Prosocial Leadership 

The unwavering expectation placed upon leadership to change the world is appropriate. Leaders can bring positive and expansive change to the global community. But, it would be a misguided assumption to believe that these leaders can just be told the good they should be doing, and then be expected to do that good.

Every leader has gone through some form of a development process, seeking to be more human, more themselves. The prosocial leadership development process demonstrates that individuals can develop into leaders who genuinely care for others, and also lead organizations to greater care for the world.   

If you want to determine your own progress in prosocial leadership develop or want to guide others in the progress, the Prosocial Leadership Development Process may be just what you were waiting to find.  

"The most powerful force ever known on this planet is human cooperation - a force for construction and destruction."

Jonathan Haidt

What is Prosocial Leadership?

Prosocial Leadership theory is based on eight years of research conducted on emerging leaders, and five years of research on leaders of social venture organizations. This site is designed to provide a general introduction to Prosocial Leadership, a more formal and academic discussion can be found by exploring the "Resources" section.

Prosocial Leaders are . . . 

 “ . . . motivated by and respond to empathy, and without regard  to punishment, or reward, act to bring about the welfare of followers and those they are committed to serving.”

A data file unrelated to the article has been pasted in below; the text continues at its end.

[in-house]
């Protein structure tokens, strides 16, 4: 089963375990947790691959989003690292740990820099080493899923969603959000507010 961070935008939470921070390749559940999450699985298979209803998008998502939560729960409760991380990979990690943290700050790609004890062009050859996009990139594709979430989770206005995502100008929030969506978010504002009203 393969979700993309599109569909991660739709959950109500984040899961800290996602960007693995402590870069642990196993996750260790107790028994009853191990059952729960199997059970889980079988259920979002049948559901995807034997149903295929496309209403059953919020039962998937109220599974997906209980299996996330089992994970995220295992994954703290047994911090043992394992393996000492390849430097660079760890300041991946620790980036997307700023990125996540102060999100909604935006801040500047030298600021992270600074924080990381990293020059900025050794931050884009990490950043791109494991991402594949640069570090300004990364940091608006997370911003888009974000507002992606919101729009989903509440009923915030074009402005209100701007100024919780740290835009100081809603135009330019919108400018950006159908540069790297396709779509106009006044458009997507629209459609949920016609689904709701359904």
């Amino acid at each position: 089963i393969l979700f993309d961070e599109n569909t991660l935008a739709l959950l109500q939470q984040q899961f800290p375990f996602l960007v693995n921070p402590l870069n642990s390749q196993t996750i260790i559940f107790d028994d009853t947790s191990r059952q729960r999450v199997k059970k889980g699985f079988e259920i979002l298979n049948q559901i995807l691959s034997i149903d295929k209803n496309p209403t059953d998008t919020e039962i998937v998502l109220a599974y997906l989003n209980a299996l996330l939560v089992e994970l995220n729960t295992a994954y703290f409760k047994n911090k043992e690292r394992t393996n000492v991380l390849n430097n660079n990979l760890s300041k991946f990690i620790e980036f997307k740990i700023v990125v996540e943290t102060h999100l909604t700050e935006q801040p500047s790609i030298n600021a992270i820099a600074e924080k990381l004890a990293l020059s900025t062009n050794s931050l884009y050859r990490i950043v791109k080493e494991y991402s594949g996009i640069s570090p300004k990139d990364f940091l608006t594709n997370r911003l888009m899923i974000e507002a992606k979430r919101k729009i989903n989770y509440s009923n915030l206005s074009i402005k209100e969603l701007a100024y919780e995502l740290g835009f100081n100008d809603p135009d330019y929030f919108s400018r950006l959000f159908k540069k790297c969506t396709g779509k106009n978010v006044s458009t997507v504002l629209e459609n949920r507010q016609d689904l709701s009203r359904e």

Prosocial leaders can be found as exemplars of many existing leadership theories. Numerous leadership theories value the importance of empathy, benevolence or seeking the welfare of others.  But, Prosocial Leadership has a singular focus on how an individual’s intrinsic empathy develops into prosocial actions that positively affect groups that these leaders are committed to serving.

Prosocial Leadership identifies a leadership development process that allows individuals and organizations to describe or implement the four basic stages in developing prosocial leadership. When prosocial leaders, lead their organizations in prosocial actions, they practice stewardship


"The root of happiness is altruism - the wish to be of service to others."

Dalai Lama (Lecture in Harvard, 1988)

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Understanding Prosocial Leadership


"When Jesus heard this, He said to him, "One thing you still lack; sell all that you possess and distribute it to the poor, and you shall have treasure in heaven; and come, follow Me."

 Jesus of Nazareth (Luke 18:22)